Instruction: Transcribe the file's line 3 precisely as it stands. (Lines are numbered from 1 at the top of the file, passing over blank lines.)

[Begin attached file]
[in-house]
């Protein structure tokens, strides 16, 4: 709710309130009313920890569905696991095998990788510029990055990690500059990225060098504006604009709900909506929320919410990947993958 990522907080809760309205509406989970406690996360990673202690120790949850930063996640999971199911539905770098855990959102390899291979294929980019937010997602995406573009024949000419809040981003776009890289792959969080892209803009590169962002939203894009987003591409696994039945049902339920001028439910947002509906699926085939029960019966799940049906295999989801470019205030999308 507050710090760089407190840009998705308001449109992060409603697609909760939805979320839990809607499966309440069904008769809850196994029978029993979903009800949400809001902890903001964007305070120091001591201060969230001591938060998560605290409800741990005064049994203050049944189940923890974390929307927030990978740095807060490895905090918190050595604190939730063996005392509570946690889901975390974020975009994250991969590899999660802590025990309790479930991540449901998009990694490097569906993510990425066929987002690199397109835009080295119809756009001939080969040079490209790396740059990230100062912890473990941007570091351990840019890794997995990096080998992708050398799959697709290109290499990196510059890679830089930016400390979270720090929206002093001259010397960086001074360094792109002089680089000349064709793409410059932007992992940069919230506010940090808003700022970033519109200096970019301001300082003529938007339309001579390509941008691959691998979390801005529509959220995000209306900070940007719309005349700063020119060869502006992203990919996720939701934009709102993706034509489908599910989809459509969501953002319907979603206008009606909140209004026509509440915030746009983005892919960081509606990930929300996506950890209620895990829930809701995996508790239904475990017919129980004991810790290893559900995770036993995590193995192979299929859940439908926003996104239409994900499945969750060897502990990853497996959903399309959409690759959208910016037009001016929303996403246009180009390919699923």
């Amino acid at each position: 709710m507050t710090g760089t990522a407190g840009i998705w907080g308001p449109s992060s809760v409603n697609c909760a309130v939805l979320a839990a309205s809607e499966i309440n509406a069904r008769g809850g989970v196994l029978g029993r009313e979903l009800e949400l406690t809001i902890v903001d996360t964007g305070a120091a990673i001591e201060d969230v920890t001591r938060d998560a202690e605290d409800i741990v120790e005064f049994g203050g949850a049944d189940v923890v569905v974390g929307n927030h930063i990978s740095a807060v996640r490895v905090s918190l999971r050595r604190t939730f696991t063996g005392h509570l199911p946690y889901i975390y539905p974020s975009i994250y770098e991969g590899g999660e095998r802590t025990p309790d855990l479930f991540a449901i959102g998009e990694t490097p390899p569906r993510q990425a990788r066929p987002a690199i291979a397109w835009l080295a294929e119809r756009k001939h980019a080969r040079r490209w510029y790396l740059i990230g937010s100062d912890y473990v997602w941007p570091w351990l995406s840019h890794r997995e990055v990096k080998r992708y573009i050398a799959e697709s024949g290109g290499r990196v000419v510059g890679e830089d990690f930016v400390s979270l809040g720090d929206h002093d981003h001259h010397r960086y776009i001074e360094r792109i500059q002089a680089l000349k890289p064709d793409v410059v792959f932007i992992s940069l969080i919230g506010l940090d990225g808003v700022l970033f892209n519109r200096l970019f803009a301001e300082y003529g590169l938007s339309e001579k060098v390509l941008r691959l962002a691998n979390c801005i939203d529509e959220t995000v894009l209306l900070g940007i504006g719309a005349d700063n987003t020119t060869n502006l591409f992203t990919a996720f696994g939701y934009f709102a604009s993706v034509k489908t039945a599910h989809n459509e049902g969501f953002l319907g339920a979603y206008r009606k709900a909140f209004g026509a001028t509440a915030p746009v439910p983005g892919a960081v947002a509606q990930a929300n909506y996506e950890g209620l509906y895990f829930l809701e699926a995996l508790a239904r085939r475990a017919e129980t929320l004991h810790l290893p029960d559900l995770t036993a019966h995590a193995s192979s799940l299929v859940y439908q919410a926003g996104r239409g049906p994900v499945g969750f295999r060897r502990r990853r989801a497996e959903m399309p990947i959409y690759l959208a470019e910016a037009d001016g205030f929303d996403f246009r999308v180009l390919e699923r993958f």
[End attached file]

């Amino acid at each position: 709710m507050t710090g760089t990522a407190g840009i998705w907080g308001p449109s992060s809760v409603n697609c909760a309130v939805l979320a839990a309205s809607e499966i309440n509406a069904r008769g809850g989970v196994l029978g029993r009313e979903l009800e949400l406690t809001i902890v903001d996360t964007g305070a120091a990673i001591e201060d969230v920890t001591r938060d998560a202690e605290d409800i741990v120790e005064f049994g203050g949850a049944d189940v923890v569905v974390g929307n927030h930063i990978s740095a807060v996640r490895v905090s918190l999971r050595r604190t939730f696991t063996g005392h509570l199911p946690y889901i975390y539905p974020s975009i994250y770098e991969g590899g999660e095998r802590t025990p309790d855990l479930f991540a449901i959102g998009e990694t490097p390899p569906r993510q990425a990788r066929p987002a690199i291979a397109w835009l080295a294929e119809r756009k001939h980019a080969r040079r490209w510029y790396l740059i990230g937010s100062d912890y473990v997602w941007p570091w351990l995406s840019h890794r997995e990055v990096k080998r992708y573009i050398a799959e697709s024949g290109g290499r990196v000419v510059g890679e830089d990690f930016v400390s979270l809040g720090d929206h002093d981003h001259h010397r960086y776009i001074e360094r792109i500059q002089a680089l000349k890289p064709d793409v410059v792959f932007i992992s940069l969080i919230g506010l940090d990225g808003v700022l970033f892209n519109r200096l970019f803009a301001e300082y003529g590169l938007s339309e001579k060098v390509l941008r691959l962002a691998n979390c801005i939203d529509e959220t995000v894009l209306l900070g940007i504006g719309a005349d700063n987003t020119t060869n502006l591409f992203t990919a996720f696994g939701y934009f709102a604009s993706v034509k489908t039945a599910h989809n459509e049902g969501f953002l319907g339920a979603y206008r009606k709900a909140f209004g026509a001028t509440a915030p746009v439910p983005g892919a960081v947002a509606q990930a929300n909506y996506e950890g209620l509906y895990f829930l809701e699926a995996l508790a239904r085939r475990a017919e129980t929320l004991h810790l290893p029960d559900l995770t036993a019966h995590a193995s192979s799940l299929v859940y439908q919410a926003g996104r239409g049906p994900v499945g969750f295999r060897r502990r990853r989801a497996e959903m399309p990947i959409y690759l959208a470019e910016a037009d001016g205030f929303d996403f246009r999308v180009l390919e699923r993958f």